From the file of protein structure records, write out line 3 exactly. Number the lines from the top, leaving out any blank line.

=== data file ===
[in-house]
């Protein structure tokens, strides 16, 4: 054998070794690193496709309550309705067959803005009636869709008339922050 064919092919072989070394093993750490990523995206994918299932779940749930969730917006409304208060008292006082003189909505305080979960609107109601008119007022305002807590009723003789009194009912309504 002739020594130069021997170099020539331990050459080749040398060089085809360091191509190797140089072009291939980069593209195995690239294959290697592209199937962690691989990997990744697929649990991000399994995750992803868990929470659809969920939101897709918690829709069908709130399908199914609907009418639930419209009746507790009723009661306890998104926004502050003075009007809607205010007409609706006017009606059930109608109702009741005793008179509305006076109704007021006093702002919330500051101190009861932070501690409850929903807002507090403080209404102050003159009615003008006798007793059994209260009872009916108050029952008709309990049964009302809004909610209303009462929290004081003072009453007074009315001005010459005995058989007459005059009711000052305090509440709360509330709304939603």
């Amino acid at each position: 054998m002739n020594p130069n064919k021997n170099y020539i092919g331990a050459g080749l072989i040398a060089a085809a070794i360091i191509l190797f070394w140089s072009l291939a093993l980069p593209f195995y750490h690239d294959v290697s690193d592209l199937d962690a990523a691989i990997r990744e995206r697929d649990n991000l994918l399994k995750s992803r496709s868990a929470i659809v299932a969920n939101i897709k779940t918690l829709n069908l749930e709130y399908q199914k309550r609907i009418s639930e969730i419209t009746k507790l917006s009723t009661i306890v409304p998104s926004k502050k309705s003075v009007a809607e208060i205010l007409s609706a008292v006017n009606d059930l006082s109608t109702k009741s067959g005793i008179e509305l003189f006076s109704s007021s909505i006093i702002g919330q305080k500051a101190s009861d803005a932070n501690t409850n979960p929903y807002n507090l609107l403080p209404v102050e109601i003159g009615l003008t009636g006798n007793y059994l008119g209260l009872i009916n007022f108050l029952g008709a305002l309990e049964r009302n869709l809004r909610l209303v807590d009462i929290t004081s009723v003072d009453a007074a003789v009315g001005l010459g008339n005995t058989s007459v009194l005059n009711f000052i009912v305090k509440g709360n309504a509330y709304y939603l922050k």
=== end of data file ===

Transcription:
């Amino acid at each position: 054998m002739n020594p130069n064919k021997n170099y020539i092919g331990a050459g080749l072989i040398a060089a085809a070794i360091i191509l190797f070394w140089s072009l291939a093993l980069p593209f195995y750490h690239d294959v290697s690193d592209l199937d962690a990523a691989i990997r990744e995206r697929d649990n991000l994918l399994k995750s992803r496709s868990a929470i659809v299932a969920n939101i897709k779940t918690l829709n069908l749930e709130y399908q199914k309550r609907i009418s639930e969730i419209t009746k507790l917006s009723t009661i306890v409304p998104s926004k502050k309705s003075v009007a809607e208060i205010l007409s609706a008292v006017n009606d059930l006082s109608t109702k009741s067959g005793i008179e509305l003189f006076s109704s007021s909505i006093i702002g919330q305080k500051a101190s009861d803005a932070n501690t409850n979960p929903y807002n507090l609107l403080p209404v102050e109601i003159g009615l003008t009636g006798n007793y059994l008119g209260l009872i009916n007022f108050l029952g008709a305002l309990e049964r009302n869709l809004r909610l209303v807590d009462i929290t004081s009723v003072d009453a007074a003789v009315g001005l010459g008339n005995t058989s007459v009194l005059n009711f000052i009912v305090k509440g709360n309504a509330y709304y939603l922050k």